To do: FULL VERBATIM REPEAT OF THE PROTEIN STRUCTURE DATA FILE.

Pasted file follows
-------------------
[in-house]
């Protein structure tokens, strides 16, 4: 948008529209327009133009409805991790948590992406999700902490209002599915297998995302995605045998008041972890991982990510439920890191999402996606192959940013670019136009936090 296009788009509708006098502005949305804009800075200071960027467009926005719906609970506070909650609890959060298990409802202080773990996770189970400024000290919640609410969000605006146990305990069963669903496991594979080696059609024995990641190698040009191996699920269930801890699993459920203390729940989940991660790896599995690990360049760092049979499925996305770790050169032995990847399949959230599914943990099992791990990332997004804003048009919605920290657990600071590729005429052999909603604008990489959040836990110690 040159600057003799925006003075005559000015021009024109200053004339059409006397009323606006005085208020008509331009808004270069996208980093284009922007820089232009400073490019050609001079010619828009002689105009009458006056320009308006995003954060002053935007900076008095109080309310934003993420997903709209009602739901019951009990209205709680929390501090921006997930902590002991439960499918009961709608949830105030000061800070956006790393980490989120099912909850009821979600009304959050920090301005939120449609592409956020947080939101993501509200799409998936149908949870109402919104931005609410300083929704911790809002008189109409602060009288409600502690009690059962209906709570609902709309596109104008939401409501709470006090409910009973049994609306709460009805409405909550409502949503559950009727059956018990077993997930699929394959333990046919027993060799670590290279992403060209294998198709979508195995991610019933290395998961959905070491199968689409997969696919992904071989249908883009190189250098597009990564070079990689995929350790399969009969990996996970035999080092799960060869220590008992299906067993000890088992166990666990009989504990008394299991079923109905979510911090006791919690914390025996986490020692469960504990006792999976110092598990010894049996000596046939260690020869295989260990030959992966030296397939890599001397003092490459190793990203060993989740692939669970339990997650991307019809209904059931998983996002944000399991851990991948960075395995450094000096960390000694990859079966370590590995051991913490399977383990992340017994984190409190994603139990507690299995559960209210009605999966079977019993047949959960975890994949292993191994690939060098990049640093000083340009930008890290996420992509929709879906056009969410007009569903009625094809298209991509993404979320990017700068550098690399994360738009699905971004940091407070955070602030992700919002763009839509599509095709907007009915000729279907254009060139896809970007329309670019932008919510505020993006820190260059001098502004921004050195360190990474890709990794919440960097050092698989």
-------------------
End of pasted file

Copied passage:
[in-house]
């Protein structure tokens, strides 16, 4: 948008529209327009133009409805991790948590992406999700902490209002599915297998995302995605045998008041972890991982990510439920890191999402996606192959940013670019136009936090 296009788009509708006098502005949305804009800075200071960027467009926005719906609970506070909650609890959060298990409802202080773990996770189970400024000290919640609410969000605006146990305990069963669903496991594979080696059609024995990641190698040009191996699920269930801890699993459920203390729940989940991660790896599995690990360049760092049979499925996305770790050169032995990847399949959230599914943990099992791990990332997004804003048009919605920290657990600071590729005429052999909603604008990489959040836990110690 040159600057003799925006003075005559000015021009024109200053004339059409006397009323606006005085208020008509331009808004270069996208980093284009922007820089232009400073490019050609001079010619828009002689105009009458006056320009308006995003954060002053935007900076008095109080309310934003993420997903709209009602739901019951009990209205709680929390501090921006997930902590002991439960499918009961709608949830105030000061800070956006790393980490989120099912909850009821979600009304959050920090301005939120449609592409956020947080939101993501509200799409998936149908949870109402919104931005609410300083929704911790809002008189109409602060009288409600502690009690059962209906709570609902709309596109104008939401409501709470006090409910009973049994609306709460009805409405909550409502949503559950009727059956018990077993997930699929394959333990046919027993060799670590290279992403060209294998198709979508195995991610019933290395998961959905070491199968689409997969696919992904071989249908883009190189250098597009990564070079990689995929350790399969009969990996996970035999080092799960060869220590008992299906067993000890088992166990666990009989504990008394299991079923109905979510911090006791919690914390025996986490020692469960504990006792999976110092598990010894049996000596046939260690020869295989260990030959992966030296397939890599001397003092490459190793990203060993989740692939669970339990997650991307019809209904059931998983996002944000399991851990991948960075395995450094000096960390000694990859079966370590590995051991913490399977383990992340017994984190409190994603139990507690299995559960209210009605999966079977019993047949959960975890994949292993191994690939060098990049640093000083340009930008890290996420992509929709879906056009969410007009569903009625094809298209991509993404979320990017700068550098690399994360738009699905971004940091407070955070602030992700919002763009839509599509095709907007009915000729279907254009060139896809970007329309670019932008919510505020993006820190260059001098502004921004050195360190990474890709990794919440960097050092698989």